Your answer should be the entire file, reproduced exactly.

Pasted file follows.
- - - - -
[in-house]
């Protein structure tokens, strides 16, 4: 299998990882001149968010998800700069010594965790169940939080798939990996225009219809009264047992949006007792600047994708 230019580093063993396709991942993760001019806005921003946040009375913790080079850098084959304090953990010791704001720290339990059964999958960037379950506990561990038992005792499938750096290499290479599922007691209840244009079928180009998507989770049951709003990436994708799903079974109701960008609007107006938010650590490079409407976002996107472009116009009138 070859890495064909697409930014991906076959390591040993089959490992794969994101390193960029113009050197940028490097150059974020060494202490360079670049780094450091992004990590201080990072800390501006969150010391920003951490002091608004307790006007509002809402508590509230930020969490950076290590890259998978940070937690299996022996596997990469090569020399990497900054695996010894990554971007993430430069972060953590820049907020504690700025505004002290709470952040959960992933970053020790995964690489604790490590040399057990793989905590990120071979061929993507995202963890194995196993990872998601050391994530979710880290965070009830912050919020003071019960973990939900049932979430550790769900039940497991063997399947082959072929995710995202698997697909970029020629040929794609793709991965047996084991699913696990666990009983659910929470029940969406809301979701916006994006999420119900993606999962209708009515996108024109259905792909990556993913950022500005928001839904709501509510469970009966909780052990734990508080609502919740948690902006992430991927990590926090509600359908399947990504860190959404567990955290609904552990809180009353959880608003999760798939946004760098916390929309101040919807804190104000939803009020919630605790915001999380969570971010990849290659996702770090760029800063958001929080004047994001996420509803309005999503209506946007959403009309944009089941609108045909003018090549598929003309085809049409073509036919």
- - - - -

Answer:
[in-house]
């Protein structure tokens, strides 16, 4: 299998990882001149968010998800700069010594965790169940939080798939990996225009219809009264047992949006007792600047994708 230019580093063993396709991942993760001019806005921003946040009375913790080079850098084959304090953990010791704001720290339990059964999958960037379950506990561990038992005792499938750096290499290479599922007691209840244009079928180009998507989770049951709003990436994708799903079974109701960008609007107006938010650590490079409407976002996107472009116009009138 070859890495064909697409930014991906076959390591040993089959490992794969994101390193960029113009050197940028490097150059974020060494202490360079670049780094450091992004990590201080990072800390501006969150010391920003951490002091608004307790006007509002809402508590509230930020969490950076290590890259998978940070937690299996022996596997990469090569020399990497900054695996010894990554971007993430430069972060953590820049907020504690700025505004002290709470952040959960992933970053020790995964690489604790490590040399057990793989905590990120071979061929993507995202963890194995196993990872998601050391994530979710880290965070009830912050919020003071019960973990939900049932979430550790769900039940497991063997399947082959072929995710995202698997697909970029020629040929794609793709991965047996084991699913696990666990009983659910929470029940969406809301979701916006994006999420119900993606999962209708009515996108024109259905792909990556993913950022500005928001839904709501509510469970009966909780052990734990508080609502919740948690902006992430991927990590926090509600359908399947990504860190959404567990955290609904552990809180009353959880608003999760798939946004760098916390929309101040919807804190104000939803009020919630605790915001999380969570971010990849290659996702770090760029800063958001929080004047994001996420509803309005999503209506946007959403009309944009089941609108045909003018090549598929003309085809049409073509036919």